This Pouch Will Charge Your Phone Near (Not In) Your Bed At Night

Guilty of falling asleep with your slowly dying iPhone laying next to you? Or leaving it on the floor overnight, only to step on it the next morning? A new invention claims to alleviate both those woes simultaneously.

The invention, Z-Charge, is simple enough: It's a long fabric-based pouch that hangs on both sides of your bed, allowing you to easily charge up to six electronic devices while you sleep right next to them.

zcharge velcro bed
Kind of looks like a roll of paper towels, but in it, there's a wire.

The Z-Charge has two pouches, each with three USB ports, two pockets and a larger pouch to store a larger tablet or e-reader. Just link your chargers up and you're one step closer to an easily charged world.

zcharge gif charging
The larger pouch can be opened on the top or side and is secured by velcro.

The two sides are connected by a wire, so you'll only need one wall socket to power the Z-Charge. The makers of the product offer the correct plug for every country.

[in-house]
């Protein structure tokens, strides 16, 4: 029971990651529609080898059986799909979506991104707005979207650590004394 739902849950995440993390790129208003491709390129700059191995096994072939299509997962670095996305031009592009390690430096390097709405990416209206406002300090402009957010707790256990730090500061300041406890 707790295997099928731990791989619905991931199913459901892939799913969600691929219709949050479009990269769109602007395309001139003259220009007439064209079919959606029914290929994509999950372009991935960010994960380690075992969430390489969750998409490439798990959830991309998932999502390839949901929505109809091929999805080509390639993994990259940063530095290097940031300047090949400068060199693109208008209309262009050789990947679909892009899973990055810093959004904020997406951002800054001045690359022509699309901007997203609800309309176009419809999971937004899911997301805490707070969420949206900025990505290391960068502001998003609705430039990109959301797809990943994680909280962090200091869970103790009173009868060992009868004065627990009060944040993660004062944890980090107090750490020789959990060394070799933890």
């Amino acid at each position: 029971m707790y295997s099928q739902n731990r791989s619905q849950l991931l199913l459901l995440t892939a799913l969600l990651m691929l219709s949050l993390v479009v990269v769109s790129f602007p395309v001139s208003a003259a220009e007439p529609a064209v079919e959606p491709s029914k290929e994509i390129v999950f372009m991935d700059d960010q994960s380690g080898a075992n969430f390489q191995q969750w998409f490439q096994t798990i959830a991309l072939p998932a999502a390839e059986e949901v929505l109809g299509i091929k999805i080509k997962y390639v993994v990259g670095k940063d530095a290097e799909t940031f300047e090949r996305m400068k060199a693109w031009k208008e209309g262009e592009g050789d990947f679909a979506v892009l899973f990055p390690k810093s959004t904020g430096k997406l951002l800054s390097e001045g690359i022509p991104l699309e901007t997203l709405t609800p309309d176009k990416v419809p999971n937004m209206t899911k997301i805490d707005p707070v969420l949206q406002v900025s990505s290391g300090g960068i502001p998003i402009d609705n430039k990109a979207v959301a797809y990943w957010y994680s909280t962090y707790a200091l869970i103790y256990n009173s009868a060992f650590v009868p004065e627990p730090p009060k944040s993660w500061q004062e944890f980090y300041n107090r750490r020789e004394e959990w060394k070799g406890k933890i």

If you're worried about your electricity bill, the strip can be turned off with the switch of a button. And if you're worried about your bed size, the length of the strip is adjustable by velcro.

So how much would you have to pay for this storage convenience? The first 300 Z-Charge have already been reserved for around $50. The next 200 are currently priced at about $63.

The designers are attempting to raise about $50,000 in a Kickstarter campaign that ends Nov. 20. If they meet their goal -- they’re at about $30,000 short with 22 days to go -- they plan to ship the chargers by March 2015. The product is only shown in white, but the team said they'll offer different color options if they reach their goal.

But remember, using smartphones or other bright screens before bed has been scientifically proven to disrupt your sleep cycle -- regardless of where you rest them. So you might want to limit those late-night texts either way.

UPDATE: The creators of Z-Charge sent us a video detailing what's inside the fabric and how the power supply works. If you're interested, here it is: